New Ordinance on compliance with the Recovered-Vaccinated-Tested rules
In response to the new wave of COVID-19 infections, new measures were adopted with the aim of verifying compliance with the Recovered-Vaccinated-Tested (RVT) rules. Those measures present new challenges for employers. As a result, the new Ordinance on the method of meeting the condition of morbidity, vaccination and testing to curb the spread of SARS-CoV-2 virus infections entered into force today and applies to nearly all employees and users of services. This brief article explains how employers should act when verifying compliance with the RVT conditions.
In connection with the measure laying down the obligation to ensure compliance with the RVT conditions, the new Ordinance on compliance with the RVT conditions defines an employer’s obligation to verify such compliance. To that end, an employer may collect statements from employees on whether they comply with one of the RVT conditions. If an employee fails to comply with one of the RVT conditions, the employer may subject the employee to testing (rapid antigen test (RAT) for self-testing, or an RAT or PCR test).
1. How are employers expected to ensure compliance with the RVT conditions?
The new Ordinance demands that employers shall organise verification of compliance with one of the RVT conditions and keep records of the evidence stated in Article 2 of the Ordinance (certificate of vaccination, confirmation of test results, etc.), which means that employers have different possibilities at their disposal for organising verification of compliance with one of the RVT conditions. However, the collection of employee data is limited in accordance with laws governing personal data protection. The Information Commissioner, who frequently receives reports and questions from individuals regarding the legality of the processing of health-related data, has already confirmed that an employer may collect such data, provided that they have the lawful and appropriate legal basis, i.e. if sectoral regulations require this of an employer. In such cases, an employer should only process the minimum amount of data, i.e. those data that are appropriate and relevant for such purposes. This means that employers are very limited in terms of storing data. Under the new Ordinance, employers have at their disposal two methods for collecting data for the purpose of verifying compliance with one of the RVT conditions:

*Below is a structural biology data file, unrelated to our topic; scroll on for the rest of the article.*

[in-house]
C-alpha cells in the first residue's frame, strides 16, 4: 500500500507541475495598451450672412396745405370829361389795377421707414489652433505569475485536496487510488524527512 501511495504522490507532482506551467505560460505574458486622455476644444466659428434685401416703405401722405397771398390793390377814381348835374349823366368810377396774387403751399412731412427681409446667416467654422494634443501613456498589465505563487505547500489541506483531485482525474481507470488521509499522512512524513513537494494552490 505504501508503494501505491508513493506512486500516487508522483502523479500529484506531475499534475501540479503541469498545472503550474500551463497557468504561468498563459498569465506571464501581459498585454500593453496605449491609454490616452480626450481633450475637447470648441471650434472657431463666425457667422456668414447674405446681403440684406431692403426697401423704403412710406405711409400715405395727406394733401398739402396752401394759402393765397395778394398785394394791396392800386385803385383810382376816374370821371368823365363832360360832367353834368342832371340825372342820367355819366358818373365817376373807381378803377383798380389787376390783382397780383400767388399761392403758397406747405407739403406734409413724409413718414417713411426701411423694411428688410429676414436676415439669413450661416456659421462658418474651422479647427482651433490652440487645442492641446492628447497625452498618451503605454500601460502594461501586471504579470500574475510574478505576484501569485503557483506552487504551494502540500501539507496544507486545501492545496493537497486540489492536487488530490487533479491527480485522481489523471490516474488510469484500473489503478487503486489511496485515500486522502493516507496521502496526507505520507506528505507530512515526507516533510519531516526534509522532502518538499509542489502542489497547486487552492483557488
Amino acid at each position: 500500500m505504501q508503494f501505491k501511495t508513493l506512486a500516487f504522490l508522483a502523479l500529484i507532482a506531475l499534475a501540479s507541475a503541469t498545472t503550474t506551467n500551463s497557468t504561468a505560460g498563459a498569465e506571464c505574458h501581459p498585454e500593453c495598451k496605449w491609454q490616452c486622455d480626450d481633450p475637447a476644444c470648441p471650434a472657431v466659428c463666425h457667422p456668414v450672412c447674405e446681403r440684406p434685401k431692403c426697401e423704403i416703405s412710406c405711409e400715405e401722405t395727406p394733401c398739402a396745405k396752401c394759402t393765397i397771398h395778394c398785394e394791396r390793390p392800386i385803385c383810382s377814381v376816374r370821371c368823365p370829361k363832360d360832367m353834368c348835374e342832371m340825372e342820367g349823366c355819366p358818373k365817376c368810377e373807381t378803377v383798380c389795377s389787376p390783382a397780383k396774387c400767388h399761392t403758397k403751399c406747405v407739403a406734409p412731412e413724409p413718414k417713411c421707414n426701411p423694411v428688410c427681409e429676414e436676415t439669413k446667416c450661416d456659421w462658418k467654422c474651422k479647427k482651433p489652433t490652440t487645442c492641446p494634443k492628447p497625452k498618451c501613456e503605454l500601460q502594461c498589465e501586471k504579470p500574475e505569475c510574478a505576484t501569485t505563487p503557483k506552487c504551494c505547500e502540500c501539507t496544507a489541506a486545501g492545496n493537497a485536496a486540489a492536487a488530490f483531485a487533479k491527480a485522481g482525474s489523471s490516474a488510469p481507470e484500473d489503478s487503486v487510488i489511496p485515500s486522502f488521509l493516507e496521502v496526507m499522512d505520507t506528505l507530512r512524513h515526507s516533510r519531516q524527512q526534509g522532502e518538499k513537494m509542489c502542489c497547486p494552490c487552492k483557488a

1. Employee provides a statement that they comply with the RVT conditions
For the purpose of verifying compliance with the RVT conditions, an employer may collect statements from their employees that they comply with the relevant RVT conditions and the date until which that compliance is valid. A person authorised by an employer reviews an employee’s statement and verifies its veracity by checking confirmation of compliance with one of the RVT conditions. Here it should be noted that we are of the opinion that an employer has no basis for collecting confirmation of compliance with the RVT conditions, nor the basis for keeping records as to whether those who comply with the RVT conditions are vaccinated recovered or tested. A person authorised by an employer may make an official note regarding the review of confirmation and the existence of a statement, which may be stored until the submission of a new statement or for as long it is still required to prove the fulfilment of their obligation in accordance with the Ordinance. After that time, such official notes shall be destroyed by record. The latter is important as evidence in inspection procedures.